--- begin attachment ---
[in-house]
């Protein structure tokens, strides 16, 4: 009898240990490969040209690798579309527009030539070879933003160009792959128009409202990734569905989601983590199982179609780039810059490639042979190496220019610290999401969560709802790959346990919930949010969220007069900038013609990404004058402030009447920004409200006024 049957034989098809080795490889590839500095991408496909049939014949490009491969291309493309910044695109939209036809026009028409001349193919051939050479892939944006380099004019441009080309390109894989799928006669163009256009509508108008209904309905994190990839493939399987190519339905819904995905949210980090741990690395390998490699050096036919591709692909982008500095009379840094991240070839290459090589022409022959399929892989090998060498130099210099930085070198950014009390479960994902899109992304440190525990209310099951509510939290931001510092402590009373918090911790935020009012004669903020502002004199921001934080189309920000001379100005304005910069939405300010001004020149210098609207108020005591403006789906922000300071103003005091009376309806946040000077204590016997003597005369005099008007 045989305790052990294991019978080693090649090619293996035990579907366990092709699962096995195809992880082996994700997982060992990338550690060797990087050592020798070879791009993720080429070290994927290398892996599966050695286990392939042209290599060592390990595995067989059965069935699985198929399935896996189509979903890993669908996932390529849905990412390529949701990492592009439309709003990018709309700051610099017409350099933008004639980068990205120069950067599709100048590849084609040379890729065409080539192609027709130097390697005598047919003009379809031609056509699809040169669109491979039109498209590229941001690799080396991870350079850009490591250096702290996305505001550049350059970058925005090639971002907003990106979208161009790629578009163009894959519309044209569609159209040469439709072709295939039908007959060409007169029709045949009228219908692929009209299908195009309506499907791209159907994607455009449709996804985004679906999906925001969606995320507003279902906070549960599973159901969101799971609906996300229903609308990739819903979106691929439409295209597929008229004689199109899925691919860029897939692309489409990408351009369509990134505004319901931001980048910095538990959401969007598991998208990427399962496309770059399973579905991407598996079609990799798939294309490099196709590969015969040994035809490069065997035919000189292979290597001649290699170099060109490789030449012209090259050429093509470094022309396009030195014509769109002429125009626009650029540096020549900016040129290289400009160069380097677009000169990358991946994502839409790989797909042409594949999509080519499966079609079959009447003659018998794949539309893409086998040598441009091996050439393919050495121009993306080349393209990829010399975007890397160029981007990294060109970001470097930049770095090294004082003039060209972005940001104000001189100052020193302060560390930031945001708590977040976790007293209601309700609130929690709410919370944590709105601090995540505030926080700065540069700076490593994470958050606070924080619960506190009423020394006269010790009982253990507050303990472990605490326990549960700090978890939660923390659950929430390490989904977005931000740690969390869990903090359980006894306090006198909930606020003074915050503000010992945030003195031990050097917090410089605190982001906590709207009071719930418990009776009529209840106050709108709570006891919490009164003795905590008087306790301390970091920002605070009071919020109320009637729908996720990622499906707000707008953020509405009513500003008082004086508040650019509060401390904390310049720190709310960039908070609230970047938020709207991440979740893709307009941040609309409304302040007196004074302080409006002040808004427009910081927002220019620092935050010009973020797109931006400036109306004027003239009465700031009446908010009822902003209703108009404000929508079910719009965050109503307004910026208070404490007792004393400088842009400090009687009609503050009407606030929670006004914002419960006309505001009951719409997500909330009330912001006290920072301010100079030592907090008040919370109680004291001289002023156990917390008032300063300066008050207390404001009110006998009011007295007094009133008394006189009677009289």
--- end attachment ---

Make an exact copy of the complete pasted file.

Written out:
[in-house]
């Protein structure tokens, strides 16, 4: 009898240990490969040209690798579309527009030539070879933003160009792959128009409202990734569905989601983590199982179609780039810059490639042979190496220019610290999401969560709802790959346990919930949010969220007069900038013609990404004058402030009447920004409200006024 049957034989098809080795490889590839500095991408496909049939014949490009491969291309493309910044695109939209036809026009028409001349193919051939050479892939944006380099004019441009080309390109894989799928006669163009256009509508108008209904309905994190990839493939399987190519339905819904995905949210980090741990690395390998490699050096036919591709692909982008500095009379840094991240070839290459090589022409022959399929892989090998060498130099210099930085070198950014009390479960994902899109992304440190525990209310099951509510939290931001510092402590009373918090911790935020009012004669903020502002004199921001934080189309920000001379100005304005910069939405300010001004020149210098609207108020005591403006789906922000300071103003005091009376309806946040000077204590016997003597005369005099008007 045989305790052990294991019978080693090649090619293996035990579907366990092709699962096995195809992880082996994700997982060992990338550690060797990087050592020798070879791009993720080429070290994927290398892996599966050695286990392939042209290599060592390990595995067989059965069935699985198929399935896996189509979903890993669908996932390529849905990412390529949701990492592009439309709003990018709309700051610099017409350099933008004639980068990205120069950067599709100048590849084609040379890729065409080539192609027709130097390697005598047919003009379809031609056509699809040169669109491979039109498209590229941001690799080396991870350079850009490591250096702290996305505001550049350059970058925005090639971002907003990106979208161009790629578009163009894959519309044209569609159209040469439709072709295939039908007959060409007169029709045949009228219908692929009209299908195009309506499907791209159907994607455009449709996804985004679906999906925001969606995320507003279902906070549960599973159901969101799971609906996300229903609308990739819903979106691929439409295209597929008229004689199109899925691919860029897939692309489409990408351009369509990134505004319901931001980048910095538990959401969007598991998208990427399962496309770059399973579905991407598996079609990799798939294309490099196709590969015969040994035809490069065997035919000189292979290597001649290699170099060109490789030449012209090259050429093509470094022309396009030195014509769109002429125009626009650029540096020549900016040129290289400009160069380097677009000169990358991946994502839409790989797909042409594949999509080519499966079609079959009447003659018998794949539309893409086998040598441009091996050439393919050495121009993306080349393209990829010399975007890397160029981007990294060109970001470097930049770095090294004082003039060209972005940001104000001189100052020193302060560390930031945001708590977040976790007293209601309700609130929690709410919370944590709105601090995540505030926080700065540069700076490593994470958050606070924080619960506190009423020394006269010790009982253990507050303990472990605490326990549960700090978890939660923390659950929430390490989904977005931000740690969390869990903090359980006894306090006198909930606020003074915050503000010992945030003195031990050097917090410089605190982001906590709207009071719930418990009776009529209840106050709108709570006891919490009164003795905590008087306790301390970091920002605070009071919020109320009637729908996720990622499906707000707008953020509405009513500003008082004086508040650019509060401390904390310049720190709310960039908070609230970047938020709207991440979740893709307009941040609309409304302040007196004074302080409006002040808004427009910081927002220019620092935050010009973020797109931006400036109306004027003239009465700031009446908010009822902003209703108009404000929508079910719009965050109503307004910026208070404490007792004393400088842009400090009687009609503050009407606030929670006004914002419960006309505001009951719409997500909330009330912001006290920072301010100079030592907090008040919370109680004291001289002023156990917390008032300063300066008050207390404001009110006998009011007295007094009133008394006189009677009289």